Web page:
Wimbledon: Serena Williams, Roger Federer and Rafael Nadal easily win

Serena Williams returns a shot during a victory Saturday at Wimbledon.
(Adrian Dennis / AFP / Getty Images)

Fresh faces, unfamiliar names, they made the first week of Wimbledon especially interesting.

Now, back to our regularly scheduled legends.

Serena Williams, Roger Federer and Rafael Nadal — 17 Wimbledon singles titles among them — each won in straight sets Saturday to advance to the fourth round, tilting the tennis world back onto its axis heading into the second week.

So far, 15-year-old sensation Coco Gauff has cranked up the intrigue here like a teenager bumping up the volume. Time for a return to sanity.


“Getting to the top is often fun; you have nothing to lose, especially if you’ve never been there,” said seven-time Wimbledon singles champion Williams, 37, when asked about the hunger she felt as a rising star. “It’s like a great climb.

“Sustaining that for years and years takes a lot of work, a ton of work. You don’t want to fall because you know what it feels like to be at the top… I know how it feels, how you want to stay there, how you want to get back there.”

This marked the record 60th time in her illustrious career that Williams has reached the second week of a major championship. She had been tied with the legendary Martina Navratilova at 59.

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Federer and Nadal aren’t the only remaining stars in the men’s constellation. Four-time winner Novak Djokovic, the men’s defending champion, also will be in the mix when play resumes Monday, thanks to his third-round victory Friday.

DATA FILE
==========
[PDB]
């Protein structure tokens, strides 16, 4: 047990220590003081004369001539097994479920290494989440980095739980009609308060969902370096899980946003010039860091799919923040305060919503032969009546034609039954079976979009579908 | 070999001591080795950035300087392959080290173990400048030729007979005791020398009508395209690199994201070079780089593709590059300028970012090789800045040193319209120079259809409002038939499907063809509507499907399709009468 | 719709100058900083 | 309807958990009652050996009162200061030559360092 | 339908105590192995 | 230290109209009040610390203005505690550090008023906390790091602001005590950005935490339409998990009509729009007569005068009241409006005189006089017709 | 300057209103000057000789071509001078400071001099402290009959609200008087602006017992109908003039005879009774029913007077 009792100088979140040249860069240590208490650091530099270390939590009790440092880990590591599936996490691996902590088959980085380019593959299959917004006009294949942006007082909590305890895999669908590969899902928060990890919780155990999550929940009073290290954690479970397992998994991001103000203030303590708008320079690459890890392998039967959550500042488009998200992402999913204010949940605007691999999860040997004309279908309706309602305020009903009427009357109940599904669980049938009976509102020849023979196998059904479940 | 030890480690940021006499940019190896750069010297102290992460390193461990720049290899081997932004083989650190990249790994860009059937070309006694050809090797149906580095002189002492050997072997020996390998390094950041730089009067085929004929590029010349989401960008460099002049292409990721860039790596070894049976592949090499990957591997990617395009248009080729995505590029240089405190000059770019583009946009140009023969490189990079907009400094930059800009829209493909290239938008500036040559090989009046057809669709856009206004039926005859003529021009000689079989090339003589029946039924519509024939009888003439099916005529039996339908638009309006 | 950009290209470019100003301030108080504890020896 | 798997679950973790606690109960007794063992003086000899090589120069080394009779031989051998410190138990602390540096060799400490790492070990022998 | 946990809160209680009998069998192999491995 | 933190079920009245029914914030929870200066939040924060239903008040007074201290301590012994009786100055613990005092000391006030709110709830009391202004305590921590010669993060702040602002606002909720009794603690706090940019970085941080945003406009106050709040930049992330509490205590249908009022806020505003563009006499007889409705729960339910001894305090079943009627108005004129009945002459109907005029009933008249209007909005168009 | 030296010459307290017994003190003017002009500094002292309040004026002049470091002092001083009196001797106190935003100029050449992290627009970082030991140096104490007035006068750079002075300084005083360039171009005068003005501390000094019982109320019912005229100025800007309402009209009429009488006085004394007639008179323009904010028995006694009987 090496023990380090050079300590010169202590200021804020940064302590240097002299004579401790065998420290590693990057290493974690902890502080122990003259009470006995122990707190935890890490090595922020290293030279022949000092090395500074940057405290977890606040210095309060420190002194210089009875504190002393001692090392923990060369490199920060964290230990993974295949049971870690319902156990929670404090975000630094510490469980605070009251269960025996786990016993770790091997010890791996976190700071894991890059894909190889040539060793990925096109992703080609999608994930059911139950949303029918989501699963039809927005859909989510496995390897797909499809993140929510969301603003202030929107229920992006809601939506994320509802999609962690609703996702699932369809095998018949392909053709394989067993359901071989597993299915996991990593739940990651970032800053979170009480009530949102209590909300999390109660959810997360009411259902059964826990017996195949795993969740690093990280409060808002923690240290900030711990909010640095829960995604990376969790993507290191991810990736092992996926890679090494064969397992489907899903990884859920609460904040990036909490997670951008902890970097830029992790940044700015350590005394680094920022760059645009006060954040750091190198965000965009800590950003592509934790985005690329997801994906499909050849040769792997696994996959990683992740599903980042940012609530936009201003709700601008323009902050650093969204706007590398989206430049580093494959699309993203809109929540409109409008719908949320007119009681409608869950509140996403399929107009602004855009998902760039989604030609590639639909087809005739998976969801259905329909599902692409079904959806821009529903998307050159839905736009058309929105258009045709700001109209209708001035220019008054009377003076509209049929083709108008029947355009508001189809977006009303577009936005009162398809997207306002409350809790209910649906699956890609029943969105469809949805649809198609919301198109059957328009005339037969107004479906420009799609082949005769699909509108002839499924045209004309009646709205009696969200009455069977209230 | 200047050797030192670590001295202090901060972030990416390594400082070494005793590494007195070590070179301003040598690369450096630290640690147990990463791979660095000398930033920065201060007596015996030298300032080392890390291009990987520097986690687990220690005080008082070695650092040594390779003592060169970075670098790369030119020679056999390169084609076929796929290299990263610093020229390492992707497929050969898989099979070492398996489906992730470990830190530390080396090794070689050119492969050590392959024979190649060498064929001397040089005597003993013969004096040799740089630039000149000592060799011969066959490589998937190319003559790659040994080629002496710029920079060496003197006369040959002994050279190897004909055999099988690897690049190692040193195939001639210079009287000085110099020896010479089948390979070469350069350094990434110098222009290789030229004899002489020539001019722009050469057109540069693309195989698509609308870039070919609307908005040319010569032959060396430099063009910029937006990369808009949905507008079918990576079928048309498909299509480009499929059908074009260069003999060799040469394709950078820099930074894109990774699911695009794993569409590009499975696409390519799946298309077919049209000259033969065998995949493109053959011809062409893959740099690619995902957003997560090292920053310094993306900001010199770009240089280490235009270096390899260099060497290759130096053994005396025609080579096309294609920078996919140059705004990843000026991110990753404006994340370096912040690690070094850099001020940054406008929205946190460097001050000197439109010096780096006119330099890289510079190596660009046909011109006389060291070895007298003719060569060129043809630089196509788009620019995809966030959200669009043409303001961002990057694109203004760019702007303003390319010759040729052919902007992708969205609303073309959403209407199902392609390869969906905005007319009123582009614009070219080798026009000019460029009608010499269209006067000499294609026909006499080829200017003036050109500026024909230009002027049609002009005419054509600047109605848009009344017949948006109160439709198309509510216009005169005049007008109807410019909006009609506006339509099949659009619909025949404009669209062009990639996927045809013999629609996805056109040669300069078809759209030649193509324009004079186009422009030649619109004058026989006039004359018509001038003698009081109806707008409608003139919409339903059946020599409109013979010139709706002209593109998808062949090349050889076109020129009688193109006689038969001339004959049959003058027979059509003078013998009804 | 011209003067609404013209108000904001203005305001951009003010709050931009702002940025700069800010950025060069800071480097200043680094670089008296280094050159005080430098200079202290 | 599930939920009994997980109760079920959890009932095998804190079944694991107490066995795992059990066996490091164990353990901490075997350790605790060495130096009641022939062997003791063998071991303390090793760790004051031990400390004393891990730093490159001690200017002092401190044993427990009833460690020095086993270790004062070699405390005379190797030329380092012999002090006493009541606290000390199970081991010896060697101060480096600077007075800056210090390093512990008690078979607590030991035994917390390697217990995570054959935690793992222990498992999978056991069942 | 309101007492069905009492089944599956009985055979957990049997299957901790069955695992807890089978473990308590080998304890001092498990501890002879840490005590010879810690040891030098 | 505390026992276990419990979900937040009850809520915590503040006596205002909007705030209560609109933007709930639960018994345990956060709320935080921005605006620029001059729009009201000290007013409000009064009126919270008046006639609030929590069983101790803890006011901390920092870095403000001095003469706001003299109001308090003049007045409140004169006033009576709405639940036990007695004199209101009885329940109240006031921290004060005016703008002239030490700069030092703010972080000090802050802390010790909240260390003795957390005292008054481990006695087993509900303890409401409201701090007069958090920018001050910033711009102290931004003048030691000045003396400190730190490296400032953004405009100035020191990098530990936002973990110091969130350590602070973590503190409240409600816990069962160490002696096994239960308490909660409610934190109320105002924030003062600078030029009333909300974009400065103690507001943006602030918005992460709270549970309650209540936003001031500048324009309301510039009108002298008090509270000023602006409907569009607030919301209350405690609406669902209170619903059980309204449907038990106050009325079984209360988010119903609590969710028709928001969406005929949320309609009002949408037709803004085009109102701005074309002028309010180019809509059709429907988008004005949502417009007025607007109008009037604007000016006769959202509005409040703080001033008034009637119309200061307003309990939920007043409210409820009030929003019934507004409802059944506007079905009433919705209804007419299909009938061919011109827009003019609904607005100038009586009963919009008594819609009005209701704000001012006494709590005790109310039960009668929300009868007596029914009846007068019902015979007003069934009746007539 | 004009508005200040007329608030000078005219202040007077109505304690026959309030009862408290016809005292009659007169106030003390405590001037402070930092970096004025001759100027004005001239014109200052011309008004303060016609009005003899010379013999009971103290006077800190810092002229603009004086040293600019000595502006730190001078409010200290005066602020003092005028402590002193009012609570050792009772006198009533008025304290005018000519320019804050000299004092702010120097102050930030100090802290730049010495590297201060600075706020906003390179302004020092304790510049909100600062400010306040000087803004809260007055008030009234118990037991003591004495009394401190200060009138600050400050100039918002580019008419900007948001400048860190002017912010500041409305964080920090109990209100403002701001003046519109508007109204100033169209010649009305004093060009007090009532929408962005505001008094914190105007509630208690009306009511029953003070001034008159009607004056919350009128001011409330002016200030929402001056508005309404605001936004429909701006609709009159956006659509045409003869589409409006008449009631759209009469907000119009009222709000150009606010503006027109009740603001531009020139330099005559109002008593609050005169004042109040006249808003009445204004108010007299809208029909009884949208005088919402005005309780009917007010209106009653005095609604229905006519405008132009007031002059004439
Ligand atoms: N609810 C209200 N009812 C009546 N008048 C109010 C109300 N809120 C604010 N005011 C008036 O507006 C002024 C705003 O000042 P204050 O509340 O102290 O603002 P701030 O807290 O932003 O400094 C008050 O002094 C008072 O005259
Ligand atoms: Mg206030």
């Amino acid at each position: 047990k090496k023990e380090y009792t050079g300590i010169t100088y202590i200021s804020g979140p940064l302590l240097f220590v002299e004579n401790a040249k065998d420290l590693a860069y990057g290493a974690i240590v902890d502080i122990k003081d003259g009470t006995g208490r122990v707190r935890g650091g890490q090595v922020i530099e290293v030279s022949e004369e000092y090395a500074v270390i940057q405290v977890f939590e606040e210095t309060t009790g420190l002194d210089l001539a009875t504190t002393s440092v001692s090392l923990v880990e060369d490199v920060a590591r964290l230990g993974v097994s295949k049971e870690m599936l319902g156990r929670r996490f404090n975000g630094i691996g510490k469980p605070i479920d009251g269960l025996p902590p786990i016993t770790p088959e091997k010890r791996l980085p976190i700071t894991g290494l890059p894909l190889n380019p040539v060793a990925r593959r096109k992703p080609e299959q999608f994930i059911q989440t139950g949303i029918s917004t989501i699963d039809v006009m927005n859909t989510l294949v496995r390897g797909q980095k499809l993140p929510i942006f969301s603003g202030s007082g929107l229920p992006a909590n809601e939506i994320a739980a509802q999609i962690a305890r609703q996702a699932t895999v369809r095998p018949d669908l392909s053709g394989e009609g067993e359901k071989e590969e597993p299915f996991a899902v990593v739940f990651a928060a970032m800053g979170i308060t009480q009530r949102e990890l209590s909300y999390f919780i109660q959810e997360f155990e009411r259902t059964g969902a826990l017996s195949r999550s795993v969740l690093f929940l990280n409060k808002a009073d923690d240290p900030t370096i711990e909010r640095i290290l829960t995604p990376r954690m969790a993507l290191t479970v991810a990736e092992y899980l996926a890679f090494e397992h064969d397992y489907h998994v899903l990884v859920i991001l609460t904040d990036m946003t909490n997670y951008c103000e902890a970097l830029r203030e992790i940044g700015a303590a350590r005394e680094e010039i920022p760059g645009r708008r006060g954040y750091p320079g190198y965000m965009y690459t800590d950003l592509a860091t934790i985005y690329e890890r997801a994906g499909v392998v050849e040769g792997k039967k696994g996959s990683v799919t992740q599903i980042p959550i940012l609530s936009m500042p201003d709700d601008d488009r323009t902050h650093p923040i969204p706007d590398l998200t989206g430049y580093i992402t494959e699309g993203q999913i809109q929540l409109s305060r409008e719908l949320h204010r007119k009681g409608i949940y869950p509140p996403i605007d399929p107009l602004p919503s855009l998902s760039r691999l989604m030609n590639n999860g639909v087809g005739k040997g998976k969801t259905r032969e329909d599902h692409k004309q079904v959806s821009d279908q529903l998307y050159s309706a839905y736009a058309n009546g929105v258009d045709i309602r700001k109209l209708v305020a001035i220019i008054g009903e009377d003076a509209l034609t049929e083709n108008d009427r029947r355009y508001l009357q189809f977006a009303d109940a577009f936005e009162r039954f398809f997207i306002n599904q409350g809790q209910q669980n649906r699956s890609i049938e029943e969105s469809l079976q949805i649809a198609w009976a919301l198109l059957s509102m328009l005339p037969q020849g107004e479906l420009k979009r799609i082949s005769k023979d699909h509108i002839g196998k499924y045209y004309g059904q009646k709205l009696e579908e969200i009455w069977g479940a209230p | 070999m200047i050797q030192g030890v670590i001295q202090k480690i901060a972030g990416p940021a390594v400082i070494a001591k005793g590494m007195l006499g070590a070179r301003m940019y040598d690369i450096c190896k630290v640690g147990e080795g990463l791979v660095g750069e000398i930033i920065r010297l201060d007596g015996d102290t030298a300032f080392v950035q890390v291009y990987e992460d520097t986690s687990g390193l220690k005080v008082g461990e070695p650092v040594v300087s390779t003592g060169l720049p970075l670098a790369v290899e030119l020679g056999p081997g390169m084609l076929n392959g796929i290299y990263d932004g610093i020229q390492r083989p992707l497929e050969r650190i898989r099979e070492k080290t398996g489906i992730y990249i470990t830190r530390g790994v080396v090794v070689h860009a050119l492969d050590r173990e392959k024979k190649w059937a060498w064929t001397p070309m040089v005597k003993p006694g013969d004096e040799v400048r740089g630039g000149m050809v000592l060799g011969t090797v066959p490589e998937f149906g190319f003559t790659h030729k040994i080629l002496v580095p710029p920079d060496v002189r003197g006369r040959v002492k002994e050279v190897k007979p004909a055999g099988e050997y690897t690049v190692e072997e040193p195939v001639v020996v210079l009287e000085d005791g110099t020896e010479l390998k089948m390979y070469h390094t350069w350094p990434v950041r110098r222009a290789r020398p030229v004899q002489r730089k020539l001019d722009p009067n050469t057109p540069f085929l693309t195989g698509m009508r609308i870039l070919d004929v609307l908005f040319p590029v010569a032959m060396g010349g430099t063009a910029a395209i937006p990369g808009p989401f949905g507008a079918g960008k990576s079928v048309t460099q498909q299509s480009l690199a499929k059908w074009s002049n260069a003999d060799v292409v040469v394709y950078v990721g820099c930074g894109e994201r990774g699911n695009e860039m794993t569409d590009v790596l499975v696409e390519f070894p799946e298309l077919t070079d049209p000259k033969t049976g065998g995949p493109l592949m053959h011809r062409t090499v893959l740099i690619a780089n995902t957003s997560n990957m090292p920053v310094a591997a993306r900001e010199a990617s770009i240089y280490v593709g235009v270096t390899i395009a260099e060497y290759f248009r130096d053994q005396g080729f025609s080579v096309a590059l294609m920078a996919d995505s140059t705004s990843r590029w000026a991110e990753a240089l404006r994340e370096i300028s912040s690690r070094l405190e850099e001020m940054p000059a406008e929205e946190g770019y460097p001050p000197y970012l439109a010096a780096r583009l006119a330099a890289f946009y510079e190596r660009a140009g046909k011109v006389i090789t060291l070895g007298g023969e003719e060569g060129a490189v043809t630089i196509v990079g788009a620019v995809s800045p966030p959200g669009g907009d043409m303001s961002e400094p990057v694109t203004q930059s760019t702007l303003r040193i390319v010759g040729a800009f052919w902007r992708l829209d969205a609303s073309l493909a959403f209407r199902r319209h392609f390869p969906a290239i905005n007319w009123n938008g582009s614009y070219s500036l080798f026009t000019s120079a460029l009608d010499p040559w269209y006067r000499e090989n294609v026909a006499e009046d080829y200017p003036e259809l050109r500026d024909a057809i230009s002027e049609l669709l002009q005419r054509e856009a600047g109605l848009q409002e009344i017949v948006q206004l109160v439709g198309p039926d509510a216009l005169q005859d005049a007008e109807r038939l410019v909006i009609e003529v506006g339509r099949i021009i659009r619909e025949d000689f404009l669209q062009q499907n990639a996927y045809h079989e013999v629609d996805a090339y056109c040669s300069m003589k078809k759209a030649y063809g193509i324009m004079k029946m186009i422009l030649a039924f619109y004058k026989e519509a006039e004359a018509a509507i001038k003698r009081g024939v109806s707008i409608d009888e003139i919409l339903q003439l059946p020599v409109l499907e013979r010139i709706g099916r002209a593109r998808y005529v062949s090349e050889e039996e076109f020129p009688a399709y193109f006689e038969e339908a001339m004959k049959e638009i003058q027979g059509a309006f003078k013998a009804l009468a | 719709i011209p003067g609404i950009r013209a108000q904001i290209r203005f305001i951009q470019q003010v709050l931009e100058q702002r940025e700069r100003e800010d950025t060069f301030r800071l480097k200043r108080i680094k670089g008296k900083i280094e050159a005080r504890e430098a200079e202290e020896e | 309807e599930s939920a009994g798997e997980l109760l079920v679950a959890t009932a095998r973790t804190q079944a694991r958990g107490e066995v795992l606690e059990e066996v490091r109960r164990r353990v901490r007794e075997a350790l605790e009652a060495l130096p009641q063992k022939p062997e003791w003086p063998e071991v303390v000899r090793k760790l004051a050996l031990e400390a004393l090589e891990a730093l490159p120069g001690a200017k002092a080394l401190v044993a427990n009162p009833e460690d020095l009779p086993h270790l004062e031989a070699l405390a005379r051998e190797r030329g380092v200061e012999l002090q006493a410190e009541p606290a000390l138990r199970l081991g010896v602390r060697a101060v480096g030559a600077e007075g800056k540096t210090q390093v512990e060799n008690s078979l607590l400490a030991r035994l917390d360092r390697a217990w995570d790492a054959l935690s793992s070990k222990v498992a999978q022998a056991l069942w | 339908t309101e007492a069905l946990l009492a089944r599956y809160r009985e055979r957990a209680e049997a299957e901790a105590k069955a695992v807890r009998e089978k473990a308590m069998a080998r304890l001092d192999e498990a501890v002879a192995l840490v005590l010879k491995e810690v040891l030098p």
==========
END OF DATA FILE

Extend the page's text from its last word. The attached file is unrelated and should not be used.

One of those three — Federer, Djokovic or Nadal — has won Wimbledon every year since 2003, except when Andy Murray won in 2013 and ’16.

“Honestly, what we achieved in the Grand Slams, in tennis in general during the last 14, 15 years is something special,” Nadal said.

Federer set a Wimbledon record by reaching the round of 16 for the 17th time, doing so with a 7-5, 6-2, 7-6 (4) victory over Lucas Pouille.

What’s more, Federer became the first player, male or female, to win 350 Grand Slam matches.

“I don’t know how many years I have left,” he said, “but I’m having a lot of fun out there.”

Williams, who is just behind him at 340 such wins, made light work of Germany’s Julia Goerges, 6-3, 6-4, needing only a single break of service in each set to finish in a swift one hour, 12 minutes.

Next up for Williams is Spain’s Carla Suarez Navarro, but prognosticators can’t help but look ahead to a potential showdown with No. 1-ranked Ashleigh Barty of Australia in the semifinals.


“I’ve always, from the day I played her in Australia, had a tremendous amount of respect for her game,” Williams said, entertaining that possibility. “I just thought she’s a beautiful player. She has great technique. I love that. I’m really a technical player. I like when people have a beautiful game and they do the right techniques. It’s so right up my alley.”

Likewise, Williams praised Gauff, the youngest woman to win a Wimbledon match since Jennifer Capriati — then a younger 15 — in 1991.

“I think she’s doing everything great,” Williams said of Gauff, who will play former No. 1 Simona Halep on Monday with a spot in the quarterfinals at stake. “Big fan, actually. I’m so excited for her. Love her family. Gosh, I couldn’t be more proud.”

There are two Americans left in the men’s draw, and one is guaranteed to advance to the quarterfinals for the fourth year in a row. That’s because Tennys Sandgren of Gallatin, Tenn., and Thousand Oaks High graduate Sam Querrey will face each other.

Meanwhile, Japan’s Kei Nishikori defeated Steve Johnson, 6-4, 6-3, 6-2, improving to 5-0 against the former USC star.

Follow Sam Farmer on Twitter @LATimesfarmer

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